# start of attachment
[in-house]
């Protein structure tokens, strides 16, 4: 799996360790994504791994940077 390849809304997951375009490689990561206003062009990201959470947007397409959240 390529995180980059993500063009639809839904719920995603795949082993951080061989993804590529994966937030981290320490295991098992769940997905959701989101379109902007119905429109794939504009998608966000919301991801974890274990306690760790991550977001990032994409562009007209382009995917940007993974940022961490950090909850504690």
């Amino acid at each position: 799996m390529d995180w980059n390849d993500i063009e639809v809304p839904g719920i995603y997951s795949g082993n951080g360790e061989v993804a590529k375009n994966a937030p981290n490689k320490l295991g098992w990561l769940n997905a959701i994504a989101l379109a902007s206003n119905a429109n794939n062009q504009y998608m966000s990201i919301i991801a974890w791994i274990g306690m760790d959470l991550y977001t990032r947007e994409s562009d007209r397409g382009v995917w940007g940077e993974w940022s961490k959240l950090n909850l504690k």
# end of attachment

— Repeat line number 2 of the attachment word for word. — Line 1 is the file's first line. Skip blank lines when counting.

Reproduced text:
């Protein structure tokens, strides 16, 4: 799996360790994504791994940077 390849809304997951375009490689990561206003062009990201959470947007397409959240 390529995180980059993500063009639809839904719920995603795949082993951080061989993804590529994966937030981290320490295991098992769940997905959701989101379109902007119905429109794939504009998608966000919301991801974890274990306690760790991550977001990032994409562009007209382009995917940007993974940022961490950090909850504690």